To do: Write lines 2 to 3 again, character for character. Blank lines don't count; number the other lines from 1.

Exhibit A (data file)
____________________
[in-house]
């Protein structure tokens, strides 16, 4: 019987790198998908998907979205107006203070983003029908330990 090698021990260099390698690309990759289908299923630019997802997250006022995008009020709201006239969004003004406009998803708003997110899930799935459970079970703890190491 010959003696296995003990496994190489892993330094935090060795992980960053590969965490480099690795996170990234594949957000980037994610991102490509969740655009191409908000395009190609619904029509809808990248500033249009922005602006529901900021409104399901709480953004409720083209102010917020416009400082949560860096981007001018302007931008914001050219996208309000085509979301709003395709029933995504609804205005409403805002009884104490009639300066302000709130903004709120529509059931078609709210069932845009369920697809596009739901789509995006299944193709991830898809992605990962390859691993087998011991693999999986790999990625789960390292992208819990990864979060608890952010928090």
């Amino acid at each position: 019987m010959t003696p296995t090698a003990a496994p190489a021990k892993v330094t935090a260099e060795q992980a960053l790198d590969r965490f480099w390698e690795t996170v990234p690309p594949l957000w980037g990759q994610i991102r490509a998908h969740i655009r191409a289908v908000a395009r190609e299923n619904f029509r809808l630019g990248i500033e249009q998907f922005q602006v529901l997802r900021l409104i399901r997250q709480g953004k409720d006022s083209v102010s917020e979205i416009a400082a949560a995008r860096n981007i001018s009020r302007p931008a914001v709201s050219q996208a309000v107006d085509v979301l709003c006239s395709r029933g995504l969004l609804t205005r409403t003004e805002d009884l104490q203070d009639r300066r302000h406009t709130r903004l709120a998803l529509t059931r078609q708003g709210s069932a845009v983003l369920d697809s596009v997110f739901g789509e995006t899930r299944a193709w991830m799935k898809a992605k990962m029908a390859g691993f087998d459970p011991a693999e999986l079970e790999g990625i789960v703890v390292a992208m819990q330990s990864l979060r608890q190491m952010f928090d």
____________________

């Protein structure tokens, strides 16, 4: 019987790198998908998907979205107006203070983003029908330990 090698021990260099390698690309990759289908299923630019997802997250006022995008009020709201006239969004003004406009998803708003997110899930799935459970079970703890190491 010959003696296995003990496994190489892993330094935090060795992980960053590969965490480099690795996170990234594949957000980037994610991102490509969740655009191409908000395009190609619904029509809808990248500033249009922005602006529901900021409104399901709480953004409720083209102010917020416009400082949560860096981007001018302007931008914001050219996208309000085509979301709003395709029933995504609804205005409403805002009884104490009639300066302000709130903004709120529509059931078609709210069932845009369920697809596009739901789509995006299944193709991830898809992605990962390859691993087998011991693999999986790999990625789960390292992208819990990864979060608890952010928090």
């Amino acid at each position: 019987m010959t003696p296995t090698a003990a496994p190489a021990k892993v330094t935090a260099e060795q992980a960053l790198d590969r965490f480099w390698e690795t996170v990234p690309p594949l957000w980037g990759q994610i991102r490509a998908h969740i655009r191409a289908v908000a395009r190609e299923n619904f029509r809808l630019g990248i500033e249009q998907f922005q602006v529901l997802r900021l409104i399901r997250q709480g953004k409720d006022s083209v102010s917020e979205i416009a400082a949560a995008r860096n981007i001018s009020r302007p931008a914001v709201s050219q996208a309000v107006d085509v979301l709003c006239s395709r029933g995504l969004l609804t205005r409403t003004e805002d009884l104490q203070d009639r300066r302000h406009t709130r903004l709120a998803l529509t059931r078609q708003g709210s069932a845009v983003l369920d697809s596009v997110f739901g789509e995006t899930r299944a193709w991830m799935k898809a992605k990962m029908a390859g691993f087998d459970p011991a693999e999986l079970e790999g990625i789960v703890v390292a992208m819990q330990s990864l979060r608890q190491m952010f928090d």